Windows 7 Home Premium SP1, 64-bit
 
 

I doubt if recovery partitions should have a drive letter.

The only thing I see wrong is that the external I drive is marked active. The only drive that should be marked active in your case would be C. You might be able to remove the active flag in Windows Disk Management--I can't recall.

You may have to use Diskpart to remove the active flag.

Here are instructions:

[How to] Make partition Active or Inactive using DISKPART › Knowledge Base

I'm not sure if the recovery partition should show as having 100% free space as it does in your pic.

You don't need to include the recovery partition in your image file UNLESS you want to be able to use that recovery partition after any image restoration--in other words, it's not needed for general operation. Any home built PC will not have a recovery partition. If you are satisfied with using Aomei for recovery, then the recovery partition is kind of superfluous.

However--maybe Dell would demand that the drive be in original condition for any warranty claim??

Or maybe there is some other reason you might want to restore to "factory" condition as opposed to some later date?

If either of those things is a possibility, then you would need to include the recovery partition. If you wanted, you could make a one-time image containing ONLY the recovery partition and thereafter just make an image of C alone.
My System SpecsSystem Spec
18 Oct 2016   #28
BuckSkin

Windows 7 Pro x64
 
 

Concerning the external hard-drive, it is plugged into the same USB port that it always has been and was always letter (H: ) prior to me using EasyBCD to relocate the boot manager.
Relocating the boot manager provided the letter (E: ) to the previously unlettered System Reserve, and the external hard-drive then became (I: ) which has caused me a bit of confusion in my image editing and organizing programs.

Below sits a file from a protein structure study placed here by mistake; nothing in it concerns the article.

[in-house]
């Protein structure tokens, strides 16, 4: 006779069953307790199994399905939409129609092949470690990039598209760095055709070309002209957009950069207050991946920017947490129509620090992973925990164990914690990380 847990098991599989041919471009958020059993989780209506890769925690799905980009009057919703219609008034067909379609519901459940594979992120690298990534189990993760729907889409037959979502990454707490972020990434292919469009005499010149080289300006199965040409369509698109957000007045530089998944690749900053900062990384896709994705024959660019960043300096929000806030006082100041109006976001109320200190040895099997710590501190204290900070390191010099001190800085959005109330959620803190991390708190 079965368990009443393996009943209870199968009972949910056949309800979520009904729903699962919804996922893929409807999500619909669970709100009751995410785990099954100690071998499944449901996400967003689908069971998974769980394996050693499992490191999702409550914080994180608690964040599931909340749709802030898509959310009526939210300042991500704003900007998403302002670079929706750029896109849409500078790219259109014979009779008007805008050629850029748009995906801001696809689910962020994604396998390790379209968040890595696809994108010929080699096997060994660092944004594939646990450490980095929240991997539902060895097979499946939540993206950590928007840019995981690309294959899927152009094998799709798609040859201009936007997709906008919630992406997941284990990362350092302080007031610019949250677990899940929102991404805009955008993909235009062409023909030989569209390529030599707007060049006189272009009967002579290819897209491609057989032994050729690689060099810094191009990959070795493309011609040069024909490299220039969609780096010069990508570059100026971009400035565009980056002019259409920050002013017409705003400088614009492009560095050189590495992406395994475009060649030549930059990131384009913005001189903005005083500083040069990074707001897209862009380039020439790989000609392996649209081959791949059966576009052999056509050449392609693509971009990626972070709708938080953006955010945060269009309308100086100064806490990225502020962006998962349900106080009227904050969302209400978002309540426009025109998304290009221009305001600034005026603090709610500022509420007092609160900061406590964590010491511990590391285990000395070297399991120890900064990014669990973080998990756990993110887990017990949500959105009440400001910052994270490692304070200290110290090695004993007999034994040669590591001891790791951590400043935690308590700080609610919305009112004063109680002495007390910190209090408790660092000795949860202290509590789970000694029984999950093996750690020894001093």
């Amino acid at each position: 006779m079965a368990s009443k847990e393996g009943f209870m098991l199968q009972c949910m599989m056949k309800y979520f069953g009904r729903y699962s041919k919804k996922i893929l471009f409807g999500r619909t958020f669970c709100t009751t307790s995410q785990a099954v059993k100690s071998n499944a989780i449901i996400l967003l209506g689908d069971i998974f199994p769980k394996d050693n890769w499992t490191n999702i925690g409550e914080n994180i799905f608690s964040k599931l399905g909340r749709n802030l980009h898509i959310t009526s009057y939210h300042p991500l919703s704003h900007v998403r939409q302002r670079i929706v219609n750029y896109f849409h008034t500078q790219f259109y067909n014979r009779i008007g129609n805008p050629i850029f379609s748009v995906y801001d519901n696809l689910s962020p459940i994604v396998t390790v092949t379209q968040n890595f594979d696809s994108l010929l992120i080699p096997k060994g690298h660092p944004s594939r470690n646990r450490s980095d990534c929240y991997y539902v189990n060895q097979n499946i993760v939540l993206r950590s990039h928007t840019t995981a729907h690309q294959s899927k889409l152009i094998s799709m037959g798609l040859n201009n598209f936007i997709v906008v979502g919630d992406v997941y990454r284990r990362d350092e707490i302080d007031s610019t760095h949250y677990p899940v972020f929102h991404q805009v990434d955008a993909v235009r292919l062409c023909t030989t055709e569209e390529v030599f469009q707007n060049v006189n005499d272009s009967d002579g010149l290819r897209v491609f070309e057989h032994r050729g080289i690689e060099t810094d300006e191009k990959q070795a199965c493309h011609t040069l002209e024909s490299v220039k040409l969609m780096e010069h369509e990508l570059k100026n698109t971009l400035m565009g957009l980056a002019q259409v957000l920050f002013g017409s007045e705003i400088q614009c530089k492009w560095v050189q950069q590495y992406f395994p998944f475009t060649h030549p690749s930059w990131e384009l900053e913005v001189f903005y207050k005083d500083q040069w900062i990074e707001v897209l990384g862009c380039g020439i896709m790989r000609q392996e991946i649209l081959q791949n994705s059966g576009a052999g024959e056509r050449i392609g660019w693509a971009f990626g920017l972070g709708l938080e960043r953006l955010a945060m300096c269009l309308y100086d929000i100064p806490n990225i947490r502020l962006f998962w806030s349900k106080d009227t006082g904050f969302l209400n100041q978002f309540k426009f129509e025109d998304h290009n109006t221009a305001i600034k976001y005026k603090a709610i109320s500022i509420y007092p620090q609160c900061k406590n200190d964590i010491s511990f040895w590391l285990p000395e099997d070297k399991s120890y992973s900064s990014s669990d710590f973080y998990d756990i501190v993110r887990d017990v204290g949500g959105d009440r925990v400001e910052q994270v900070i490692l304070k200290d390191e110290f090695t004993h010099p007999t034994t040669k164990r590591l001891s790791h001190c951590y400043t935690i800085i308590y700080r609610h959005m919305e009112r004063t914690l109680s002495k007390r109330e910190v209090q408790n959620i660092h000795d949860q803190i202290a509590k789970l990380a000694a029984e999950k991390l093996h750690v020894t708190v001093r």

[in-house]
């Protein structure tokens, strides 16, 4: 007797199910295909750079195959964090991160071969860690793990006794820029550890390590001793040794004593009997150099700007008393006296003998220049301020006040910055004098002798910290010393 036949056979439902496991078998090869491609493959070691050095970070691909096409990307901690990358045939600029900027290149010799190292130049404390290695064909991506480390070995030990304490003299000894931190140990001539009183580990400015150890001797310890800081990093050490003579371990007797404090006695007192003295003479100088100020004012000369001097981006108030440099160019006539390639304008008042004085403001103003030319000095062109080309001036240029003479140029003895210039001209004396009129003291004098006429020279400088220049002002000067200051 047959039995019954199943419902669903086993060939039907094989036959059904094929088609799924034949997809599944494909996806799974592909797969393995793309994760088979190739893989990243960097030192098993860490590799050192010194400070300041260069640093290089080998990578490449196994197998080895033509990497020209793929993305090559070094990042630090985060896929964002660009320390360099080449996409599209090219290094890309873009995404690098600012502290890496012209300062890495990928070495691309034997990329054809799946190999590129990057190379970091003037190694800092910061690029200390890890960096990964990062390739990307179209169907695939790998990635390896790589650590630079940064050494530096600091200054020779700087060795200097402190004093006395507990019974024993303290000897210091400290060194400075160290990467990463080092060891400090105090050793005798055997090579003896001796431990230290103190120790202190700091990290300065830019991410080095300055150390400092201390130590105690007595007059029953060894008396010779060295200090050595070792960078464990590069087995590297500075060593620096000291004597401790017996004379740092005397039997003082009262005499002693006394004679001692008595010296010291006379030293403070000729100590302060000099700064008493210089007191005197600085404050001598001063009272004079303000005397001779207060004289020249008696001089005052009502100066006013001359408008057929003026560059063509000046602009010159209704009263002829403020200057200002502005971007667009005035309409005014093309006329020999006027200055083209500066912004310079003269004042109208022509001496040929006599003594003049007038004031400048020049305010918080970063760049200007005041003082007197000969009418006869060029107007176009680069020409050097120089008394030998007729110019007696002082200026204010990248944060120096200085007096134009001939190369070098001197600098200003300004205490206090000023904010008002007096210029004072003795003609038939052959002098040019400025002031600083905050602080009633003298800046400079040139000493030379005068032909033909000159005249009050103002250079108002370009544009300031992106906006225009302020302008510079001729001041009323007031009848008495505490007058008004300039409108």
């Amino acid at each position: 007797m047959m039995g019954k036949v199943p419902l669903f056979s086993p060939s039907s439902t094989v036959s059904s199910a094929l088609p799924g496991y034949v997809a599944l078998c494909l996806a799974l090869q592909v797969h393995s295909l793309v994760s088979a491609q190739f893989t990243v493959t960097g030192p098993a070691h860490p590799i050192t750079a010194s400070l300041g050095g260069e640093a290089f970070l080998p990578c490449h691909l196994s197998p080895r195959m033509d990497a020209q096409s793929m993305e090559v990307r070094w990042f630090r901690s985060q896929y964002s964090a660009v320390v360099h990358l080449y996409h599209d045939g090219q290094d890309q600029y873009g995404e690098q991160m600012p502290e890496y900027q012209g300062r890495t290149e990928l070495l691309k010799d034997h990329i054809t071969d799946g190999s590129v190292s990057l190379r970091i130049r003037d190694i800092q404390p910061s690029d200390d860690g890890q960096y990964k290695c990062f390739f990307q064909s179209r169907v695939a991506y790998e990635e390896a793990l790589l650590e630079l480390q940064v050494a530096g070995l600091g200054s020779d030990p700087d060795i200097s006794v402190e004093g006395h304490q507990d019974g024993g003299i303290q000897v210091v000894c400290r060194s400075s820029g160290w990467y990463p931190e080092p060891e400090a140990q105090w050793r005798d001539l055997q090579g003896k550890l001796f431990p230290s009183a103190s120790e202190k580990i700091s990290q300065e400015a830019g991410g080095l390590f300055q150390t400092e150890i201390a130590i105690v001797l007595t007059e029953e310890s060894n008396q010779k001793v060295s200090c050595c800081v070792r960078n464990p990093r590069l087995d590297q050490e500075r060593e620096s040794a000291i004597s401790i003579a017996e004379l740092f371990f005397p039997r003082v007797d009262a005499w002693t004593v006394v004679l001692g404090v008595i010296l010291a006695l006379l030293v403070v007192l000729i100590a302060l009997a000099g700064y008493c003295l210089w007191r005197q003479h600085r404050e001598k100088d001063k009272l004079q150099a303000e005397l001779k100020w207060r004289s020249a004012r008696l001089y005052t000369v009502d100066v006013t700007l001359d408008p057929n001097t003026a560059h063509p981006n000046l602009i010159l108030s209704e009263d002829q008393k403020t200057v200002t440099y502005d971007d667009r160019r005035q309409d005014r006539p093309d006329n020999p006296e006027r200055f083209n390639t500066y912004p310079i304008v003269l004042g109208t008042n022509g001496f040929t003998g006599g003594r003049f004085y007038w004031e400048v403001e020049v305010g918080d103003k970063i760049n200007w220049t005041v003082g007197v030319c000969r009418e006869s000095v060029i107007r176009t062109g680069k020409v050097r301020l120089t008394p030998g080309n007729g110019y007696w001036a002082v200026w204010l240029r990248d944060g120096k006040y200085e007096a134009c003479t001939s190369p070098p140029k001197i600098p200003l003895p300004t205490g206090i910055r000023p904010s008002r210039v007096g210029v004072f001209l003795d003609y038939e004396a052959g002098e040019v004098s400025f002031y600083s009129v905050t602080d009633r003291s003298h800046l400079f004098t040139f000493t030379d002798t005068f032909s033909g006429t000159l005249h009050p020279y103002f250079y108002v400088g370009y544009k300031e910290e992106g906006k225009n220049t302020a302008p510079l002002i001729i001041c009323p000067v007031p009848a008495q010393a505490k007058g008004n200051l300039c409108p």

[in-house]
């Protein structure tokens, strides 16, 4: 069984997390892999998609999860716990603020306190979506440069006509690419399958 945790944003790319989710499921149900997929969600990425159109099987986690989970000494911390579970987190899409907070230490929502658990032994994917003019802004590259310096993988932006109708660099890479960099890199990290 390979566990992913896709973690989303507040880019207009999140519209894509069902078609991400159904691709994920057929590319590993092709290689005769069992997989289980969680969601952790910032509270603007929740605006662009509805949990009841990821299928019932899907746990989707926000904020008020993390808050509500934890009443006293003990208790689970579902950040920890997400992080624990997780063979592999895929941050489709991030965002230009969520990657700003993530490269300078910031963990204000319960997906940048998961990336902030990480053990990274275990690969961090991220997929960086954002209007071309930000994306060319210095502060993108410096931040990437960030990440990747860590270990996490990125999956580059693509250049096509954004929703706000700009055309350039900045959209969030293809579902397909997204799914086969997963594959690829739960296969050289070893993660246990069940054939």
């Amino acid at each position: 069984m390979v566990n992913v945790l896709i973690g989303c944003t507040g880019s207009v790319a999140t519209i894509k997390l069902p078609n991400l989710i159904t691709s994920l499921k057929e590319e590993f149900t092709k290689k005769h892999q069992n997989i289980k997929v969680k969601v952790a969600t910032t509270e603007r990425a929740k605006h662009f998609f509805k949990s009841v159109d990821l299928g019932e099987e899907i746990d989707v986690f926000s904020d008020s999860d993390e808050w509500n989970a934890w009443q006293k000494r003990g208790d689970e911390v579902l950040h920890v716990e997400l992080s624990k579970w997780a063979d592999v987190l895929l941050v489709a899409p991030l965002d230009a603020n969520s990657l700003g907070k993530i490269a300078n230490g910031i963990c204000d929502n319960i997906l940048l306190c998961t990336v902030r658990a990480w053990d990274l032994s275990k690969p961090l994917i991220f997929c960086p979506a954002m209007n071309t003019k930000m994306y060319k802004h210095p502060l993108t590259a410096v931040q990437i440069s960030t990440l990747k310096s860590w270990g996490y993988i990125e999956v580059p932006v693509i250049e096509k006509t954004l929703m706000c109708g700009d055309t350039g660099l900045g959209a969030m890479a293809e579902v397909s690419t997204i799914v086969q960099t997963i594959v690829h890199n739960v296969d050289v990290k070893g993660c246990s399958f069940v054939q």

I have no idea how or when it became marked as active; I try to always remember to disconnect it whenever poking around within the brains of this thing.


I am glad that you guys seem to know about all of this stuff as, the more I learn, the less I realize that I know....

Thanks.

On Edit: What is the significance of that drive being flagged as active ?


EDIT again: I just had a look at disk management on the other DELL and the external hard-drive connected to it is also flagged as active.
My System SpecsSystem Spec
18 Oct 2016   #29
ignatzatsonic

Microsoft Community Contributor Award Recipient

Windows 7 Home Premium SP1, 64-bit
 
 

The active partition is normally the one from which the PC boots. I'm not sure how the external became active in your case--possibly because the backups you made with Windows Backup were stored there?
My System SpecsSystem Spec
18 Oct 2016   #30
BuckSkin

Windows 7 Pro x64
 
 

Quote   Quote: Originally Posted by ignatzatsonic View Post
The active partition is normally the one from which the PC boots. I'm not sure how the external became active in your case--possibly because the backups you made with Windows Backup were stored there?
No; the system images are stored on a separate NTSF-formatted external drive that is currently dis-connected.

On EDIT: Tomorrow, I will connect one of these drives to the other two computers, both HPs, and see whether they show as active or not.
My System SpecsSystem Spec
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 Macrium Reflect Free vs Windows System Image